Professor Bron Taylor, Florida University 2000
Deep ecology is a semi-religious movement that believes Western Civilization’s anthropocentric (human-centered) religion and philosophy is the root cause of a currently unfolding ecological catastrophe. Deep ecologists believe that for humans to halt this apocalypse and live harmoniously with nature they must reject anthropocentric worldviews and resacralize their perceptions of nature, recognizing that nature has intrinsic value (value apart from its usefulness to humans). Contemporary pagans accurately view deep ecology as a kindred form of nature religion
has greatly influenced grassroots environmentalism, especially in Europe,
North America, and
Arne Naess, a
Norwegian philosopher and mountain climber, coined the term deep ecology
during a 1972 conference in
that there are plural paths to a deep ecological perspective.
Indeed, a wide range of religious perspectives, especially Native
American and other indigenous religions, Buddhism, Taoism, and
Neo-Paganism have influenced those drawn to deep ecology (Taylor 1991,
1995). It is, however,
personal experiences of a spiritual connection with nature, and related
perceptions of nature’s sacrality, that ground deep ecological
commitments; a secular rationale is almost wholly absent.
path to deep ecology began with mountain-oriented nature mysticism that
convinced him of the sacred interrelatedness of all life.
He subsequently found in Baruch Spinoza’s pantheism and Mahatma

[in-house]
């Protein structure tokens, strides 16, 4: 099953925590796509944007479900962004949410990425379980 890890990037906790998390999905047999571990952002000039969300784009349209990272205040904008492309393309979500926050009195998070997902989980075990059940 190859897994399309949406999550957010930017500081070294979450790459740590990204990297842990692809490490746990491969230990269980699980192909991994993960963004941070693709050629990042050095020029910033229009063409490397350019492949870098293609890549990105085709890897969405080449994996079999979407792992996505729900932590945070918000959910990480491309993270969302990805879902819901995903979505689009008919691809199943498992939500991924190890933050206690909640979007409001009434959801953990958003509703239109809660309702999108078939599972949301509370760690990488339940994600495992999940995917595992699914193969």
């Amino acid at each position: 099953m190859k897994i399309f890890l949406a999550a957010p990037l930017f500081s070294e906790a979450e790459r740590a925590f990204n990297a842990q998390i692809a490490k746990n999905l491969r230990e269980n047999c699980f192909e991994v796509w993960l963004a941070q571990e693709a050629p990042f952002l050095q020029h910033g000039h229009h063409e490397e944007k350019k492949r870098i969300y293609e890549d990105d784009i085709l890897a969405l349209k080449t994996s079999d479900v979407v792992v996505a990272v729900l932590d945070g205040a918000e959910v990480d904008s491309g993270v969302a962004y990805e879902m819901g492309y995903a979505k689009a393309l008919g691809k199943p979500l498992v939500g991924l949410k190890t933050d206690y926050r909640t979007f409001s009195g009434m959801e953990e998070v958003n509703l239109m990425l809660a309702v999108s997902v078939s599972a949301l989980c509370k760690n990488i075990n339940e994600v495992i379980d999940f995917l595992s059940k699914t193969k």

Gandhi’s notion of self-realization the key ideas upon which he would
build his environmental philosophy.
coined the umbrella term now used for most non-anthropocentric
environmental ethics, many other individuals were contemporaneously
criticizing anthropocentrism and developing the new movement’s ideas.
One crucial event early in deep ecology’s evolution was the 1974
“Rights of Non-Human Nature” conference held at a college in
By the early
1970s, these and the thinkers they drew upon had put in place the central
ideas of the deep ecological worldview.
Soon additional works, some penned by early participants in Earth
First!, such as the movement’s co-founder Dave Foreman (1987, 1990),
professor Bill Devall (1988), and Christopher Manes (1990) were added to
mix. Other works expanded and
reinforced the cultural critiques and spirituality of deep ecology.
Especially influential were those by Dolores LaChapelle (1978,
1988), John Seed, Joanna Macy, Arne Naess and others (1988), Arne Naess
(1989), Joanna Macy (1991), Warwick Fox (1991), George Sessions (1995),
David Abram (1996), and Freeman House (1999).
Since the mid
1980s, deep ecology increasingly shared ideas, myths, rituals and
personnel with neo-pagan and bioregional groups.
(Bioregionalism shares a spiritual affinity with paganism and deep
ecology, but its emphasis on developing sustainable lifestyles, and
redrawing political boundaries to reflect the contours of differing
ecosystem types, gives it a distinctive name and identity.)
The connections among these groups deepened the pagan and
countercultural character of the deep ecology movement.
Despite its apocalypticism (the world as we know it is imperiled)
deep ecology has entered a period of institutionalization, establishing a
variety of institutes and organizations to promote its objectives.
Indeed, it is its expectation of a biological meltdown that gives
the movement its urgent passion to promote earthen spirituality,
sustainable living, and environmental activism.
D. 1996. Spell of the Sensuous: Perception and Language in a
J. 1991. World As Lover, World As Self.
Source: www.religionandnature.com accessed 9/9/05.